Could leasing a vehicle be a better option for you than buying one outright?

Keep Calm and Lease a Car

When you’re in the market for a new car, there are a lot of decisions to make. Should you buy with cash? Buy with finance? Lease a car for a fixed period rather than buying one?

It’s worth considering whether it might actually be cheaper to lease your vehicle, even though that means you won’t own it outright and will have to hand it back when you’re finished.

One thing to get clear from the start is that this is not a general rule. Some drivers can save money by leasing their vehicle instead of buying it, while for others it will be far cheaper to buy it with finance.

Admittedly it does seem pretty counter-intuitive that it can be cheaper to lease a vehicle. After all, if you buy a car then you have a car. You can continue to drive it or sell it, whereas at the end of a lease you have nothing.

But you need to factor depreciation into your sums. If the gap between the price of your new vehicle and its value after three years is more than it would cost to hire a car during that time, then you’ve potentially lost out.

A lot of factors influence whether it’s cheaper to buy or lease a car, such as the number of miles you drive and how well the car retains its value. Many UK drivers are now considering leasing as an alternative to buying a new car with a bank loan or dealer finance from companies such as Sinclair Finance and Leasing.

The consumer watchdog Which? looked at some specific car models and found that, while the VW Scirocco is worth 63% of its original price after three years, a new Ford Mondeo is typically worth just 36% of its initial value. Because of that, the survey suggests that most people would be better off buying the VW Scirocco on finance, but leasing a Mondeo.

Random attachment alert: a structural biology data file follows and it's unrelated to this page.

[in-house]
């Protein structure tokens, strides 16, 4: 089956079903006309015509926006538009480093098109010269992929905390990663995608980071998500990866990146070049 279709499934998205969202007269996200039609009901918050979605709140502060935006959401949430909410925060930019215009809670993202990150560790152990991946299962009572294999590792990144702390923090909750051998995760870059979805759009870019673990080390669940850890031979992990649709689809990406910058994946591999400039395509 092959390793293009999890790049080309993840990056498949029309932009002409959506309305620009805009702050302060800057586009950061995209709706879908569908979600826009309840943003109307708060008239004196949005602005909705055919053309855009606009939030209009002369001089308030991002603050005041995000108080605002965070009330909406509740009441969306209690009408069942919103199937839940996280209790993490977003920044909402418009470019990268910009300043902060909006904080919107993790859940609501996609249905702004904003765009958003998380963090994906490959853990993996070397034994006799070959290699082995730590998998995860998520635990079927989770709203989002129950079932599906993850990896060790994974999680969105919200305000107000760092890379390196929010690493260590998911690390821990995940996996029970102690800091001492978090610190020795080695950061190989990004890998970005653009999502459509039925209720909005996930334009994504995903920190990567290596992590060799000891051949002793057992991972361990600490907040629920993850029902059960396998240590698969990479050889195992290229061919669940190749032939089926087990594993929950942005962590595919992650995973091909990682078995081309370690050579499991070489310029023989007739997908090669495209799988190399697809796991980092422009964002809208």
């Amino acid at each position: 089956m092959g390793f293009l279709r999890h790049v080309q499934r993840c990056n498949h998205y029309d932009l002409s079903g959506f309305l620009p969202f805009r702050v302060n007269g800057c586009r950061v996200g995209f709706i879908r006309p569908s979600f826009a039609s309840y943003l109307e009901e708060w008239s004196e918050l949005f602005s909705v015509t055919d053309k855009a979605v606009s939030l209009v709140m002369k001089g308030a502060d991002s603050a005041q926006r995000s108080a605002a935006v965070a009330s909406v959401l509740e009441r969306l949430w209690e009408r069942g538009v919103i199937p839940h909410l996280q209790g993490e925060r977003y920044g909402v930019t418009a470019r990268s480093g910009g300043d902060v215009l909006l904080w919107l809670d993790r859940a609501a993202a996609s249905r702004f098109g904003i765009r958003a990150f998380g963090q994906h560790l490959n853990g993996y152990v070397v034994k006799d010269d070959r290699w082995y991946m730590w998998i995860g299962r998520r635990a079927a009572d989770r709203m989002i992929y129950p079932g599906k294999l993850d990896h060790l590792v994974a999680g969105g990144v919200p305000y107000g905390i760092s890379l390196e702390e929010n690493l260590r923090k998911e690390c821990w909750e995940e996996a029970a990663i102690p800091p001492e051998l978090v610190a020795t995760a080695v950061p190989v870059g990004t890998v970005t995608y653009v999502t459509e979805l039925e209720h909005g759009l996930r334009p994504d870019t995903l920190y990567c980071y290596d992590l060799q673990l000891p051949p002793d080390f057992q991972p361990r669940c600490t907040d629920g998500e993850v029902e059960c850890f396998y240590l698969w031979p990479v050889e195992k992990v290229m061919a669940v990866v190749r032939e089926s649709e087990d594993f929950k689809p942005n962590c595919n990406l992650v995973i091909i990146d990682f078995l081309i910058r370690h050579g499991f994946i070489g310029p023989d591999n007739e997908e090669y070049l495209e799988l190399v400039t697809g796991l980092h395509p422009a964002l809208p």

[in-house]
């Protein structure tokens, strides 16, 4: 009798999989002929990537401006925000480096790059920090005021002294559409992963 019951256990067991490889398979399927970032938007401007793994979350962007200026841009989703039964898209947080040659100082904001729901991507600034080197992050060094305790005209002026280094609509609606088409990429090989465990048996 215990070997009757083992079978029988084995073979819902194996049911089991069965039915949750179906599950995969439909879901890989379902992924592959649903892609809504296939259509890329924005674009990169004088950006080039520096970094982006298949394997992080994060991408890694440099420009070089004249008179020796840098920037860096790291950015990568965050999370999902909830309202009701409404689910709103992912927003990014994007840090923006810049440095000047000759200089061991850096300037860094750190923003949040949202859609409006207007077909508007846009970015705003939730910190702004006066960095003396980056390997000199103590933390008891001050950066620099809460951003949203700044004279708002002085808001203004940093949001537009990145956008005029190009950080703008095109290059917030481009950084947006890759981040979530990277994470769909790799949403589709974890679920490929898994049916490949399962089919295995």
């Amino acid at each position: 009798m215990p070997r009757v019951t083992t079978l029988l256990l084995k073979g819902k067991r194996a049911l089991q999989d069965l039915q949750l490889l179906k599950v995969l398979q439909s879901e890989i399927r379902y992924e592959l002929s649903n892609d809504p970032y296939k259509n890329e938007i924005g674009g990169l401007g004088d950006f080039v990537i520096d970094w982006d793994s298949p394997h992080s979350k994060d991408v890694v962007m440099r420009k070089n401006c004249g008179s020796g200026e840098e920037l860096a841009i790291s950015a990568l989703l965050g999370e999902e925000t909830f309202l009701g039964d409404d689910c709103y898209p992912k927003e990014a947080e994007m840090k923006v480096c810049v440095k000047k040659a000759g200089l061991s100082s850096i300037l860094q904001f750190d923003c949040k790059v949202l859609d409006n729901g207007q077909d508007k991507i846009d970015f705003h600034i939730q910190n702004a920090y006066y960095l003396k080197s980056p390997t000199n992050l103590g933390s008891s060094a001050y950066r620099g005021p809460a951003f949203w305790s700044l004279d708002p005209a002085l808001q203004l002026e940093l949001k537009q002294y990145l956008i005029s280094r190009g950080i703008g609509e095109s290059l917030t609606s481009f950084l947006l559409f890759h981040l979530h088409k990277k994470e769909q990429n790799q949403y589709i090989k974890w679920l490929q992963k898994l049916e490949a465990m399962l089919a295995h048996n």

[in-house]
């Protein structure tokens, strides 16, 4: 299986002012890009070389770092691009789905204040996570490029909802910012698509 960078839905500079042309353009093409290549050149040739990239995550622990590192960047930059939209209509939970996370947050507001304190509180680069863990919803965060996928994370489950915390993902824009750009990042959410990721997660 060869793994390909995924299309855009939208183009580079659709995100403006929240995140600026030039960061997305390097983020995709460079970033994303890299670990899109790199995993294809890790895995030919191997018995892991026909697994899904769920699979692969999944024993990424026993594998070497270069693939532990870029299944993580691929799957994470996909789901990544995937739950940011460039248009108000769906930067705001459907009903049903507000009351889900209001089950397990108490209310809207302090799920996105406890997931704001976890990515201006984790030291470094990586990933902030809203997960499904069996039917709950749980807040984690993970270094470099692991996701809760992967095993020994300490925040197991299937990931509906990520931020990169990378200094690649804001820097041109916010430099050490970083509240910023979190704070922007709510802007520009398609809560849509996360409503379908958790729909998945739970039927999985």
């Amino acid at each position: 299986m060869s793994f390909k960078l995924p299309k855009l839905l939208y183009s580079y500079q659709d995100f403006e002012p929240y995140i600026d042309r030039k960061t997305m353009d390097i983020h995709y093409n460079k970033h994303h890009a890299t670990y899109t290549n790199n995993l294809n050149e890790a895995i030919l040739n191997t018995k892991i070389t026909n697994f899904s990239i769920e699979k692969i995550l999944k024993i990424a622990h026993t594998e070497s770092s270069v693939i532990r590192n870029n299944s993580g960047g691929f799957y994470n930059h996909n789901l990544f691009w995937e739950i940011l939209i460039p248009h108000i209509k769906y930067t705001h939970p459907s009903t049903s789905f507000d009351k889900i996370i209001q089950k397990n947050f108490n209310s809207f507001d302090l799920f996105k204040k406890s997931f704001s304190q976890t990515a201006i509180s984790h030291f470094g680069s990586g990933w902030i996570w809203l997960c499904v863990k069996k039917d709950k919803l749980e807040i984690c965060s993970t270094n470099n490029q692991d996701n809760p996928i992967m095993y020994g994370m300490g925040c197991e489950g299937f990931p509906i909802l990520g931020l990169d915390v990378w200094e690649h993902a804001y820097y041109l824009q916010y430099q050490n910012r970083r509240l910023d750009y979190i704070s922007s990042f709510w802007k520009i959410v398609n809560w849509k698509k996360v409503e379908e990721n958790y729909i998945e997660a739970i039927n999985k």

As a general rule, if a car has a good resale value then you’re better off buying it. After three years you’d own a valuable asset, whereas with a leased car you’d have nothing.
But if the car plummets in value then it’s probably cheaper to lease it, as you won’t be bearing the brunt of the depreciation.

So look at the price of your new car and its predicted resale value after three years. If you’re driving an unusually high or low number of miles then factor that into your sums. You can then work out how much those three years of driving will cost you, and compare that to the price of a lease car. Just don’t forget to factor in the deposit you pay as well as the monthly cost.

There is a sort of middle ground between buying and leasing a car. A personal contract plan (PCP) means you pay a deposit then pay monthly instalments, but you also owe a ‘deferred payment’ at the end of the contract if you want to keep the car. When the contract ends, you have a choice. You can hand the car back to the dealer without making the deferred payment, leaving you with no car but no debt either. Or you can make the payment and keep the car. An option is to sell the car privately to repay the final amount owed – if the car is worth more than the debt then you can pocket the difference.

That gives you some flexibility over what you pay; if the car has kept its value then you can keep it or sell it, but you won’t pay more than you agreed at the start of the deal. If the car is worth less, you can simply hand it back.

Most insurers are happy to provide cover for a leased vehicle, as this really isn’t an unusual way of paying for a motor. But you do need to make sure you have sufficient insurance – fully comprehensive cover rather than just third party, for example. After all, we need to know that our asset is protected.

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